Pregnancy can come with an array of uncomfortable symptoms. Most minor aches and pains will resolve at birth, but our aim is to make them manageable in the meantime.


Lower Back Pain

One of the most common complaints during pregnancy is lower back pain. From the beginning of the first trimester, hormones are already circulating to increase mobility of the pelvis, in preparation for labour. This can cause lower back pain early on, or it can predispose a mother-to-be to pain as the bump grows. We often see the small of the back become more pronounced as the body compensates for the change in centre of gravity. This shift combined with laxity throughout the pelvis can lead to a persistent ache.

One joint often affected is the sacroiliac joint (SIJ). This joint needs to become more mobile than normal to allow for movement in labour as the baby passes through the birth canal. SIJ pain can present as a dull ache with sharp moments when aggravated. Often gentle movement is relieving, but simple things like going from sitting to standing or rolling over in bed can be painful. It is also worth noting that pain is not always local to the joint- it can refer down the legs and be mistaken for sciatica.

Your osteopath can diagnose the cause of your pain and treat it accordingly.


The postural changes are not just limited to the lower back. The muscles of the buttock and hamstrings may need to work harder to counteract the weight of the bump too. For some people this might present as a bit of tightness and achiness. For others, the pull of the muscles on the pelvis may aggravate any lower back pain. In some cases, tightness in the deep muscles of the buttock can irritate the sciatic nerve and cause sciatica. When the cause of sciatica is the piriformis muscle in the buttock, it is known as piriformis syndrome.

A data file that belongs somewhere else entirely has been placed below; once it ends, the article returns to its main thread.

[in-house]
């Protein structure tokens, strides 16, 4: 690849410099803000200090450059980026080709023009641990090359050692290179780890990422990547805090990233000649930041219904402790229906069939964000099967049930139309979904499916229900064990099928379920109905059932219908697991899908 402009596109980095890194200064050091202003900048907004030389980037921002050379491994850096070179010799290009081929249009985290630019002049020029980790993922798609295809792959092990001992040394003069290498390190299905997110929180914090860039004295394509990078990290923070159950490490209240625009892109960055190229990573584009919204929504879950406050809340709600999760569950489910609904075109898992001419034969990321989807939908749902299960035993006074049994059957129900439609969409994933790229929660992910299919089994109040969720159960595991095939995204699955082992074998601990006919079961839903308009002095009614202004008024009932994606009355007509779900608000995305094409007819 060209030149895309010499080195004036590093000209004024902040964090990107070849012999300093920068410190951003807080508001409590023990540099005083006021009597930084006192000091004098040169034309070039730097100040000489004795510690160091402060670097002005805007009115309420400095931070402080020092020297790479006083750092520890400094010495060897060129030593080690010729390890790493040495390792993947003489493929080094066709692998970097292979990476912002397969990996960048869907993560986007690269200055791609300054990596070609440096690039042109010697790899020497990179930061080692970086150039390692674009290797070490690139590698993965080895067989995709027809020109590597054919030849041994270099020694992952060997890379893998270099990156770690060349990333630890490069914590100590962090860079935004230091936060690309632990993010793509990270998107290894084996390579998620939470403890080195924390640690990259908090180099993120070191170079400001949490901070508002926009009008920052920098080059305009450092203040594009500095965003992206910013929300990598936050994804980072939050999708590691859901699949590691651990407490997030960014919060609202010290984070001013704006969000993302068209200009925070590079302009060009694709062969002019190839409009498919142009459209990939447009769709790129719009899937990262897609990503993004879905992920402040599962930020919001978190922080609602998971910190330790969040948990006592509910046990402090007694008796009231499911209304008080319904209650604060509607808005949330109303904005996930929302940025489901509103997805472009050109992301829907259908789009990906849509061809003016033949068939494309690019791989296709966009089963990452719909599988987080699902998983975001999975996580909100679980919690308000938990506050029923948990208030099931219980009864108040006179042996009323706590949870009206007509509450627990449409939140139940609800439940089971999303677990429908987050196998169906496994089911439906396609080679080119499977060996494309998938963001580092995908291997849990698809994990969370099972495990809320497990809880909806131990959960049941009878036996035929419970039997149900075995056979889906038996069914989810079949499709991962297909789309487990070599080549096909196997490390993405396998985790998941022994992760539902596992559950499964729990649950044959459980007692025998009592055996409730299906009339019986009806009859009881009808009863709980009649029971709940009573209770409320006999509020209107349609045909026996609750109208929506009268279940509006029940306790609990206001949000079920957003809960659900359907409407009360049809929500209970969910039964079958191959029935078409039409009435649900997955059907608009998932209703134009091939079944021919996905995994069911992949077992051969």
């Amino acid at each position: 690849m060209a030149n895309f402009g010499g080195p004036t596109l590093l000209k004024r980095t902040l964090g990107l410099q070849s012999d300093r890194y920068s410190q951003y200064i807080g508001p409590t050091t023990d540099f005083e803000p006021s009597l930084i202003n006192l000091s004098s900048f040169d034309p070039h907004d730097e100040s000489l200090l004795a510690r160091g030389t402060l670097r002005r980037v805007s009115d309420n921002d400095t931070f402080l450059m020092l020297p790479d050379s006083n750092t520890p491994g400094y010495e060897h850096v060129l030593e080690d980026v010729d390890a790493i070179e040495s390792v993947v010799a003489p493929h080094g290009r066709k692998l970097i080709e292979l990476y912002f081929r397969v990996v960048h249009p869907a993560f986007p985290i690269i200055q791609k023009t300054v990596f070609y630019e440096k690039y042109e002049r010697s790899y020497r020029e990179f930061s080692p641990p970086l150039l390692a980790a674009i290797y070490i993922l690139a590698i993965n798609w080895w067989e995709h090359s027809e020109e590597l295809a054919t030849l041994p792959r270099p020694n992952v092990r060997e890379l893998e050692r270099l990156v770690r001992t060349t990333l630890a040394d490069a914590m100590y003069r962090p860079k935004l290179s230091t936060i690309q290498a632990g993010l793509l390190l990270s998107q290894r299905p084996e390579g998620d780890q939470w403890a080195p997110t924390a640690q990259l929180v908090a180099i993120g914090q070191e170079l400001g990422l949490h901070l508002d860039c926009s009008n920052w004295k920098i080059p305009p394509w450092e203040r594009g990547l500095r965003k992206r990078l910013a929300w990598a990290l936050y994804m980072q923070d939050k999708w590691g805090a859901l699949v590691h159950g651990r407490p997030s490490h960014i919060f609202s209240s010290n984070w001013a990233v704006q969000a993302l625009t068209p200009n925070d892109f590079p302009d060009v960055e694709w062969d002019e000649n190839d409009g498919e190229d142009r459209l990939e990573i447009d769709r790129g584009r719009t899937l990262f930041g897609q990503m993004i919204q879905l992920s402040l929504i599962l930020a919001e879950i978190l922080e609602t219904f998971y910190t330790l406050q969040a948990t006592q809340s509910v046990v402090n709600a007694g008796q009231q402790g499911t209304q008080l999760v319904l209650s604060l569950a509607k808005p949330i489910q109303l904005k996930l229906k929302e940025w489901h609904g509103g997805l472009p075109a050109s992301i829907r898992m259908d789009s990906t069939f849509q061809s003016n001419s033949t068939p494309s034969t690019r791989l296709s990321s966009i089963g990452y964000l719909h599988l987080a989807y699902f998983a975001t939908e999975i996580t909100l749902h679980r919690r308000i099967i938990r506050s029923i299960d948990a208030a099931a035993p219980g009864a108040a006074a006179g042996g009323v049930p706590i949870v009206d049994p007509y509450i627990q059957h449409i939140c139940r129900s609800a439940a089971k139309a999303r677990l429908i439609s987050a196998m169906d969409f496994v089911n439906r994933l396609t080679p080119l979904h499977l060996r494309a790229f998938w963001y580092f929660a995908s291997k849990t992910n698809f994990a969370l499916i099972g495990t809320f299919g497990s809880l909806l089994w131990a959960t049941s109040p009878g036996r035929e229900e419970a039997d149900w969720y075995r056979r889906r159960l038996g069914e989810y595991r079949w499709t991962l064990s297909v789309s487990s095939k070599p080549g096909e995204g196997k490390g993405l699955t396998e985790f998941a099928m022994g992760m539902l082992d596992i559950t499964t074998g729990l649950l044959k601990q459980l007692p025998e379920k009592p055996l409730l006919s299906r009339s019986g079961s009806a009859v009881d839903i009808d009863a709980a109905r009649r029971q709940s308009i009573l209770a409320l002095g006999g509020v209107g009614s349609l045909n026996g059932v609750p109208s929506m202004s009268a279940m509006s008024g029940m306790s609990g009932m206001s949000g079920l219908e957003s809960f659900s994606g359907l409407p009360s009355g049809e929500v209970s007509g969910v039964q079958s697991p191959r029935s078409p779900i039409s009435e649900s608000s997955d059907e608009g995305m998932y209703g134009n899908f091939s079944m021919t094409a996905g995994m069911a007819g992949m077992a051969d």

Like other causes of sciatica, symptoms can occur anywhere from the buttock to the foot. These may include a shooting pain, numbness, or weakness. True piriformis syndrome is relatively easy to manage, as symptomatic relief for the nerve combined with relaxation of the muscle should remove the stimuli. When the muscle is tight to counterbalance a baby bump, it might take frequent exercise or treatment to manage, but should generally have a good prognosis.

Carpal Tunnel Syndrome in Pregnancy

The hormone referenced as a factor in back pain has wide reaching effects. Its name is relaxin, and on top of causing pelvic ligaments to loosen, it affects blood vessels too. Put simply, this is what is to blame for water retention in pregnancy. In turn, water retention can cause carpal tunnel syndrome.

Carpal Tunnel Syndrome is more common in Pregnancy

The increased “puffiness” in the tissues of the wrist applies pressure on the nerve. This causes the irritation that might otherwise be caused by pressure from a desk while typing. We expect fluid retention to resolve on its own soon after birth, but in the meantime we want to minimise your symptoms. Local treatment to encourage the fluid to move on can give some temporary relief. We can also give advice for exercises and other management strategies: for example it may be beneficial to wear a wrist support overnight. This is because we tend to curl up in the night, and flexing the wrists only adds to the pressure. A simple splint to hold the wrist in a neutral position can make a big difference overnight.

Book an appointment now to address your pregnancy-related aches and pains.